From the last time I owned an Android device (a first-generation Nexus 7 tablet), “Google Now” has come a long way, from being an experimental whiz-bang gimmicky thing to being the center of the OS’s artificial intelligence. It’s cool, no doubt, when looking for things of a more informational nature, and very responsive. But it’s crap so far when it comes to controlling your device. In that, Siri beats the pants off of Now. For example, several attempts to get the phone to play my Toad the Wet Sprocket songs by voice command failed until I just gave up. Siri would have no trouble with that kind of thing.

And Google Now has no sense of humor. It won’t tell you jokes, it won’t sing to you. I miss Siri. (Luckily she still lives in my iPad, so I see her from time to time, but it’s just not the same. And I think she’s mad at me.)

Overall, my feeling is that this will be just fine. As I keep saying, “It’ll do.” In many ways, the Nexus 5 is an excellent phone, besting the iPhone in some important ways. But iPhone, inside and out, still posesses a simplicity and a fit-and-finish that, taken as a whole, make for a superior overall experience. But this’ll be fine. It’ll do.

A lot of it, I know, is just unfamiliarity. I’ve been using an iPhone since its first generation, which I got in 2008. It’s what I know. Often, I find myself frustrated by “how much worse” something is on Android, only to realize it’s just different. Case in point: Unlocking the phone. I was under the impression that it was easier with iPhone, where I slide to unlock, and pop in my 4-digit pin, which opens the phone. Easy! Meanwhile, using a 4-digit pin with Android, it seemed like there was more business. But there’s not, there’s just no slide, but there is an “enter” key to hit after the pin.

In other words, it’s 5 steps each. iPhone is slide-tap-tap-tap-tap, and Android is tap-tap-tap-tap-tap. One is not easier than the other, they’re just different. But because it was new, I took the Android approach as unneccesarily more difficult.

But there’s also no doubt that Android is far more fiddly than iOS, and it’s already been a problem, as I couldn’t for the life of me figure out how to keep Twitter notifications from making the phone vibrate. Layers and layers of settings menus revealed nothing to me, and Googling around showed me that I was not alone in this. This should not be this hard.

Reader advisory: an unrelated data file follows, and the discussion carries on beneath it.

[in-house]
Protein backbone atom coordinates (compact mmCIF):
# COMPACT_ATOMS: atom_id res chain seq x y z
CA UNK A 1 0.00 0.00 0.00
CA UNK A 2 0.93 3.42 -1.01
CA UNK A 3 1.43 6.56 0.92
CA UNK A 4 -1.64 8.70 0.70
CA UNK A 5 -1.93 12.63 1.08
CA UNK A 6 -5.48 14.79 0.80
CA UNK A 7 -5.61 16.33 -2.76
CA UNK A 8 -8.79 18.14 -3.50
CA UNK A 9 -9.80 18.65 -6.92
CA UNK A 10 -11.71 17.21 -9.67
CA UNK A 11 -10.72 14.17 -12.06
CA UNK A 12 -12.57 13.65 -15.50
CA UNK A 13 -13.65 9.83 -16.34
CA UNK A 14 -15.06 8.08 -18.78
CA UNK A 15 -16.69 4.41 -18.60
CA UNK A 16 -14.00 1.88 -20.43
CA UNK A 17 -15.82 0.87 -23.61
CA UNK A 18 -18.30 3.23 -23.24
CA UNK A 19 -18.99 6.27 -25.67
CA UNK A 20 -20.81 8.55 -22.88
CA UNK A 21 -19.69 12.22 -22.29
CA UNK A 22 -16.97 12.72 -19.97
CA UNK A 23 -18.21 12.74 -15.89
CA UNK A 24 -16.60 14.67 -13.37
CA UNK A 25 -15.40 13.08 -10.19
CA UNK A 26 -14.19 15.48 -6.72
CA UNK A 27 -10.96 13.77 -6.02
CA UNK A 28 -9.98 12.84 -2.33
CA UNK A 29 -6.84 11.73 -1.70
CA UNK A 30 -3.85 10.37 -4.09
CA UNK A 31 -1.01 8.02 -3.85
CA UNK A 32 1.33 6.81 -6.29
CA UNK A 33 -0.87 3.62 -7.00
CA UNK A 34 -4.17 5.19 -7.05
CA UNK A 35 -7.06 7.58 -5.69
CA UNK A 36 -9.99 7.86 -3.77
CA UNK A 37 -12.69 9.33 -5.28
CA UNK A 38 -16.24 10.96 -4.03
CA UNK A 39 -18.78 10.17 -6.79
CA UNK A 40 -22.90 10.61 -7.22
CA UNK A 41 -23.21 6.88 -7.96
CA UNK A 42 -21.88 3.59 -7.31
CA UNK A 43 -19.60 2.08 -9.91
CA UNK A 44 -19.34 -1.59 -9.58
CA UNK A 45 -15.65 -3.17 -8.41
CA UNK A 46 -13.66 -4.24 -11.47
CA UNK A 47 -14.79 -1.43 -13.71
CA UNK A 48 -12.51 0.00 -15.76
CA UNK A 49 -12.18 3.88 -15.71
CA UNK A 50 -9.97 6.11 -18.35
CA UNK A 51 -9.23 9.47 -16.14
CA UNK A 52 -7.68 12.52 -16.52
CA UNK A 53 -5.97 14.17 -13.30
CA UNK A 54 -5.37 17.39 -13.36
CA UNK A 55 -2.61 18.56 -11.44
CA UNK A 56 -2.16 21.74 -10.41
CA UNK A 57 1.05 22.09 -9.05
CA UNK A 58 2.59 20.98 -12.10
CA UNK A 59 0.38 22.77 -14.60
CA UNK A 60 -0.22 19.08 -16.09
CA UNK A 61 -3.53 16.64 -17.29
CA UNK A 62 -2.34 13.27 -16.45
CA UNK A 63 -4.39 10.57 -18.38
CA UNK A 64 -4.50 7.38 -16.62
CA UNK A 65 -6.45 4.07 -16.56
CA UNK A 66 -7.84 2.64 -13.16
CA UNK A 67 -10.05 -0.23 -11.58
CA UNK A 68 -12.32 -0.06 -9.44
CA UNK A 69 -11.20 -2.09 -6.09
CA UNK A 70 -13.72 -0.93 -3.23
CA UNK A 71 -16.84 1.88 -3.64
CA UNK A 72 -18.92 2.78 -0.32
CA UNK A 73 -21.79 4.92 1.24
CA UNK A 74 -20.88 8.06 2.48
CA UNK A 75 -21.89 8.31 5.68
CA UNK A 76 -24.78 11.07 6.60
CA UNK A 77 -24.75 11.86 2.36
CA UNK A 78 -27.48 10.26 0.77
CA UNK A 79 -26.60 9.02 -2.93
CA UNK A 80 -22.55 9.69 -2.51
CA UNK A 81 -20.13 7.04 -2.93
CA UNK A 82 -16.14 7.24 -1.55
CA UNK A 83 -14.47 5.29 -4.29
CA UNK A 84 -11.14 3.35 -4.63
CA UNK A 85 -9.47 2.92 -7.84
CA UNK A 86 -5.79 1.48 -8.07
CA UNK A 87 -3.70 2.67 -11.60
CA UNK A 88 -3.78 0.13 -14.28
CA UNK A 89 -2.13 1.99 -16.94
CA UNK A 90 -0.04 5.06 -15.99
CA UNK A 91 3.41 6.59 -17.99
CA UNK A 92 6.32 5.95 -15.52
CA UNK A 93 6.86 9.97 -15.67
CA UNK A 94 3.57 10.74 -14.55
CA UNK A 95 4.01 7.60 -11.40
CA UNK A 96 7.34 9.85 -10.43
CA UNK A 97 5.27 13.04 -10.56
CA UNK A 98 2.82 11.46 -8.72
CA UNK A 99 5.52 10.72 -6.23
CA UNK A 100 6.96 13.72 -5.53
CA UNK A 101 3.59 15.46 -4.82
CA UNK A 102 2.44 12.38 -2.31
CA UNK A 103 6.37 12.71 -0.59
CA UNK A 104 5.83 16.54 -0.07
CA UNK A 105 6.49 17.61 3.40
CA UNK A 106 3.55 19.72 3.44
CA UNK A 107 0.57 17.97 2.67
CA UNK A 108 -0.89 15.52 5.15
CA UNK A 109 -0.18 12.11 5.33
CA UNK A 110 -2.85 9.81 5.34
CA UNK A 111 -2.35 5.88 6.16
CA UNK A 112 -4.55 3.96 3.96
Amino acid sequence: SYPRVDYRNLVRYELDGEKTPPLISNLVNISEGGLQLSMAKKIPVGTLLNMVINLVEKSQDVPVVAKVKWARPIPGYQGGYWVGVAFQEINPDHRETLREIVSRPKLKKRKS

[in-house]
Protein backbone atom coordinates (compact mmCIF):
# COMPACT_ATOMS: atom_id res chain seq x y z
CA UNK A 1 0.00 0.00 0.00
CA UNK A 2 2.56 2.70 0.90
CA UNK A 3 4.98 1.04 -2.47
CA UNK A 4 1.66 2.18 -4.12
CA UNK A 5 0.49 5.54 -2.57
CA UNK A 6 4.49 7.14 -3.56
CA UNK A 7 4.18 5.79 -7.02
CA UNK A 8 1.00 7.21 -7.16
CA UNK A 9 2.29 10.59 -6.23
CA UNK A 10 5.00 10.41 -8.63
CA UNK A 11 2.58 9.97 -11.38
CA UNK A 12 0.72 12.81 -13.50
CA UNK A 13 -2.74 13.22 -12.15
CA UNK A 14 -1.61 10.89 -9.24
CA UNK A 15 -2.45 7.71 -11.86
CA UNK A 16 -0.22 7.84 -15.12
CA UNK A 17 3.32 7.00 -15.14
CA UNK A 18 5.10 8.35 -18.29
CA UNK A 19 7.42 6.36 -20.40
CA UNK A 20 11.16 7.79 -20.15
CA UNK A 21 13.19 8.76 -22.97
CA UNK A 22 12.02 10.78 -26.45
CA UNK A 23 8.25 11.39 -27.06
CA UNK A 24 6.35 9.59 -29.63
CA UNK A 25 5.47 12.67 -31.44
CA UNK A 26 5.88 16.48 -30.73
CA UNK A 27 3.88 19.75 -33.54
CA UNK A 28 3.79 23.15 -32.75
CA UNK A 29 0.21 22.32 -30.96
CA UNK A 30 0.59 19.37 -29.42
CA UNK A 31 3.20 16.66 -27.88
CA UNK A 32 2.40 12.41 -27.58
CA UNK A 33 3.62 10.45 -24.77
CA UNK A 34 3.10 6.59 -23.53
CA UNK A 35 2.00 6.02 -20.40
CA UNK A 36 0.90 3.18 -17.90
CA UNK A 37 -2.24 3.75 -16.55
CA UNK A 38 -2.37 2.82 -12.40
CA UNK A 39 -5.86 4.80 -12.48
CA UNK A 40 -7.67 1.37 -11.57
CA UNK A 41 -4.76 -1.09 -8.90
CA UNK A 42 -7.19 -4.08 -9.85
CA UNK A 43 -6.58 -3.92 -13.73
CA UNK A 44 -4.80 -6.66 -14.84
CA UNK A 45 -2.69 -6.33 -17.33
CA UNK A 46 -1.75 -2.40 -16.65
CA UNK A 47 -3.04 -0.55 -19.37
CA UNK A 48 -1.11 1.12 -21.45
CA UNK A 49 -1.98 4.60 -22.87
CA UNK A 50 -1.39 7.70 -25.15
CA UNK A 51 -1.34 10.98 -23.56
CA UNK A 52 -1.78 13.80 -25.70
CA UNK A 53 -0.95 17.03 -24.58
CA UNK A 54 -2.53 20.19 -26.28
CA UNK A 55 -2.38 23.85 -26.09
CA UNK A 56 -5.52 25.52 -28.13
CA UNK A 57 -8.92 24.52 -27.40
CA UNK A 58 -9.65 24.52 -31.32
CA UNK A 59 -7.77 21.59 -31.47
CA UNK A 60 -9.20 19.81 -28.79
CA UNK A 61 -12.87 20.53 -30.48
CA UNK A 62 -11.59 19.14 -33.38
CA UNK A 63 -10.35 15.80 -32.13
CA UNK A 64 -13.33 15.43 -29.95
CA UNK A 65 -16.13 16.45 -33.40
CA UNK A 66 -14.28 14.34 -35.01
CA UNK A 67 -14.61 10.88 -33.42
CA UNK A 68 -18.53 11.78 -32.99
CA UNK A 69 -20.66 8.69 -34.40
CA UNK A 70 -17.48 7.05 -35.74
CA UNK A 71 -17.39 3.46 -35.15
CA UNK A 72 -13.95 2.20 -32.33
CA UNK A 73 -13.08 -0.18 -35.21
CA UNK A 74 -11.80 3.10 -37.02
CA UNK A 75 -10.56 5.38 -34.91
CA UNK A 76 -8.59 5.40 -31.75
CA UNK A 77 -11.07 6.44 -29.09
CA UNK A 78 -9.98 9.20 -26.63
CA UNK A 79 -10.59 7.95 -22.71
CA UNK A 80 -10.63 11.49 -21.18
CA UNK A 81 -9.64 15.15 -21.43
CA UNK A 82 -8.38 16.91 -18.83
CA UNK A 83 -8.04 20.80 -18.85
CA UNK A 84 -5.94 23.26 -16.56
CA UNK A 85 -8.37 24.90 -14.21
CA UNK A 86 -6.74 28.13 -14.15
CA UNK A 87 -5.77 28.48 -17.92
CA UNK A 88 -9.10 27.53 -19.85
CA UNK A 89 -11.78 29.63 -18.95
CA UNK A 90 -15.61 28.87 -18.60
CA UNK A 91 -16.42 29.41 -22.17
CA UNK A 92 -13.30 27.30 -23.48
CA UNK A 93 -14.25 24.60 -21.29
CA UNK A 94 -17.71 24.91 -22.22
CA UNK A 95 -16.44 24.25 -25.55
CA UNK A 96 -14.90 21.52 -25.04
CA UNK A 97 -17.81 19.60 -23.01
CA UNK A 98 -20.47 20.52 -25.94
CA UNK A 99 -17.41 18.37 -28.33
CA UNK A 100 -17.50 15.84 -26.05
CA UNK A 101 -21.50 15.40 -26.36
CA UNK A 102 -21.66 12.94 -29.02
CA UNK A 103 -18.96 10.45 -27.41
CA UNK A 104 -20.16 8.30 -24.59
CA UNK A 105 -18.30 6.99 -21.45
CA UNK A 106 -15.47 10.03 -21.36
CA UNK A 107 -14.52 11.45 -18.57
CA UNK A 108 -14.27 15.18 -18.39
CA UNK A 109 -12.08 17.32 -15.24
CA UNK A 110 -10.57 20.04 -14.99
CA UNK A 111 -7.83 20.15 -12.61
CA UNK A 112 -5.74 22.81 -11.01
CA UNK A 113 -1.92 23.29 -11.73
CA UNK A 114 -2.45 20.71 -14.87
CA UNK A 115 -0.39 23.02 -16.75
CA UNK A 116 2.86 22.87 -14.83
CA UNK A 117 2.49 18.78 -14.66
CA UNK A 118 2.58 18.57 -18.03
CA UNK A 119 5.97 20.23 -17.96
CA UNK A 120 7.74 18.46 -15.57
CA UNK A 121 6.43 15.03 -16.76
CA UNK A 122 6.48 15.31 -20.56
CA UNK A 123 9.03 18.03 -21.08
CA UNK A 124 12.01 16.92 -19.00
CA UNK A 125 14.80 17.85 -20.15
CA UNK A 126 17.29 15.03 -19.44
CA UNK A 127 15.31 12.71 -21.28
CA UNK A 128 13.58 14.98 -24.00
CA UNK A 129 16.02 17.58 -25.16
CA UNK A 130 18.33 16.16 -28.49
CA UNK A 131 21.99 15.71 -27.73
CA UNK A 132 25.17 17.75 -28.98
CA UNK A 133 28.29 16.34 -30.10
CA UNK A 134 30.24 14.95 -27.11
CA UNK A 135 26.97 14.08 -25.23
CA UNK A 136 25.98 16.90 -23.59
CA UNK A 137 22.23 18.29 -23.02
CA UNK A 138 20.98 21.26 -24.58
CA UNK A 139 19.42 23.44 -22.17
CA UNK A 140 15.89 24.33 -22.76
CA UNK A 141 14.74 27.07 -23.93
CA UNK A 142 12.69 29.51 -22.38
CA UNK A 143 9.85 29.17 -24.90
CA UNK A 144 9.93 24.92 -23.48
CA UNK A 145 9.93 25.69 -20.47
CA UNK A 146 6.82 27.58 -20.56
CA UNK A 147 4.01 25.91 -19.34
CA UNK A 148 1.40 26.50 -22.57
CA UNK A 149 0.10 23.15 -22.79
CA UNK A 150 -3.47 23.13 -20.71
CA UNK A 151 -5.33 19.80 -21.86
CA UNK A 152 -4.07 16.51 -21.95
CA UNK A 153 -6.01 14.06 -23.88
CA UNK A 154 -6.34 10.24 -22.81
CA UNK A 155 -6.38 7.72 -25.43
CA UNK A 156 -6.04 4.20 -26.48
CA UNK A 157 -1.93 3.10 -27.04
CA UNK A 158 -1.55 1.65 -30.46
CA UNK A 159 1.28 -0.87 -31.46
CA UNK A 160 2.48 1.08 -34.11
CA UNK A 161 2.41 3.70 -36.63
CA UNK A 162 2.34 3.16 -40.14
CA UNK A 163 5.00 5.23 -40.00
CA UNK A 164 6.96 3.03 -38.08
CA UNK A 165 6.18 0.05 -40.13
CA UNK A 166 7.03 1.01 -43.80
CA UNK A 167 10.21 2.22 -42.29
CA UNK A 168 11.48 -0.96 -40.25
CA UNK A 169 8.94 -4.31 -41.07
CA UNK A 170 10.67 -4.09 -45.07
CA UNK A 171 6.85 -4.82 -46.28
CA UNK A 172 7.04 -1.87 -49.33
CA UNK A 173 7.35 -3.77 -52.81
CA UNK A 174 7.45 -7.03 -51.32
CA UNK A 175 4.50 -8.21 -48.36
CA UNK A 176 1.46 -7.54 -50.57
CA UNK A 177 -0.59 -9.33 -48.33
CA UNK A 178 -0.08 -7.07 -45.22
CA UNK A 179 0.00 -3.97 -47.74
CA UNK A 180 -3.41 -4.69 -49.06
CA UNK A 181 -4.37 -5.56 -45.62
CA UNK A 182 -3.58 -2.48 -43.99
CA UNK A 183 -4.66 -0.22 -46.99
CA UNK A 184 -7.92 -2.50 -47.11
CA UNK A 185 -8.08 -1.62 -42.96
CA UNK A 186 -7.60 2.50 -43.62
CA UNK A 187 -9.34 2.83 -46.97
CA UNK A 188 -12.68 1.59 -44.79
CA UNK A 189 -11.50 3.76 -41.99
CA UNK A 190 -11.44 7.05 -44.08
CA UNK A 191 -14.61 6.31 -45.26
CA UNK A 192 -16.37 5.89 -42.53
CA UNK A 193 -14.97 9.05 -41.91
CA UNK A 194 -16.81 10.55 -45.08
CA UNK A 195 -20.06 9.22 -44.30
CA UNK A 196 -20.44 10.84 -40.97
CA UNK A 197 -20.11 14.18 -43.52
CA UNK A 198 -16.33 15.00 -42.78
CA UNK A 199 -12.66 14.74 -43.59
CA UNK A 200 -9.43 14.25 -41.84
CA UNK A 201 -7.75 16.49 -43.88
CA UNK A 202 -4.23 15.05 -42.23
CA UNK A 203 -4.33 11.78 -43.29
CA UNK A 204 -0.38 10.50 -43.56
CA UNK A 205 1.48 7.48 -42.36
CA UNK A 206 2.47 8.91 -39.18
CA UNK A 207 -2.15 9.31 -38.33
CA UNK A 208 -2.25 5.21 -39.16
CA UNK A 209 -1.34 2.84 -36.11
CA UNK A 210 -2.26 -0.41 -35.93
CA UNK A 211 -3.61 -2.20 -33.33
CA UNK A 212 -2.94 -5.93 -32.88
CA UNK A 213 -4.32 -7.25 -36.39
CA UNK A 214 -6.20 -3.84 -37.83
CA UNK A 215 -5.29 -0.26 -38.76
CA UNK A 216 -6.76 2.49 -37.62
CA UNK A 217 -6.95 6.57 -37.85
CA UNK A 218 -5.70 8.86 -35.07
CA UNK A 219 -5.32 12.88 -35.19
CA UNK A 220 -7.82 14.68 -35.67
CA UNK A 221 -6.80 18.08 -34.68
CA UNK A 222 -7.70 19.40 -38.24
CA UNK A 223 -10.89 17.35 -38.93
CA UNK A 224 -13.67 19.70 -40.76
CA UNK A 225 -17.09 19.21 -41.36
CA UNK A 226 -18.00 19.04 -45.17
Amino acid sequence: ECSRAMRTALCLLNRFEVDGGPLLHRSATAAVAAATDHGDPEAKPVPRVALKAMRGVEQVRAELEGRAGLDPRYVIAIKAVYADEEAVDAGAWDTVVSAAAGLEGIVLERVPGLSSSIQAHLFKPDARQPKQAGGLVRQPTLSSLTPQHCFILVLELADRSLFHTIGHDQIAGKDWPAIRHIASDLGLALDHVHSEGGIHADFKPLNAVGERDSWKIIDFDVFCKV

Most of it’s not hard, of course. I think I’ll enjoy the Nexus 5 a lot for the most part, but I definitely feel a twinge for the iPhone. One day I shall return. But in the meantime, I’m free of AT&T, and I saved my family a good deal of money. It’s worth it, and it’ll do.

Logitech Ultrathin Keyboard Cover for iPad Air: Yep!

And the pendulum of gadget satisfaction has swung the other way. Previously, I dismissed the Logitech Ultrathin Keyboard Folio for iPad Air for its flimsiness in typing mode and its bizarre key-conflations. Still determined to find a suitable external keyboard for my beloved electro-slab, I decided to try out something familiar, Logitech’s Ultrathin Keyboard Cover.

This, unlike the Folio, is not a “case” for your iPad, something that would cover it front and back, but more like a faceplate with keys, attached by magnetic hinges like the Apple Smart Cover. When in typing mode, the iPad docks into a magnetic groove, tilted at a slight angle, just above the keys. I owned the previous generation of this keyboard cover for my earlier iPad, and liked it quite a bit, even though it didn’t get all that much use. When I absolutely needed a physical keyboard for longform writing, it was just fine.

Utterly disappointed by the Folio for the iPad Air, I was a little reticent about the Cover. Surely there would be sacrifices that Logitech had to make in order to fit an iPad that is “full size,” but still significantly smaller than its predecessors. I feared it would be cramped, and perhaps flimsier or feel more, well, cheap. It’s clear that both the Folio and the Cover were made before the Air was even finalized, as the marketing materials for both products note them as being compatible with “iPad 5,” which of course is not what this iPad turned out to be named. (The packaging has the “iPad 5” language artfully labeled over with the correct iPad name.) So there was some trepidation.

I’m pleased to say that not only is the Ultrathin Keyboard Cover working out, but it’s been a delight to use.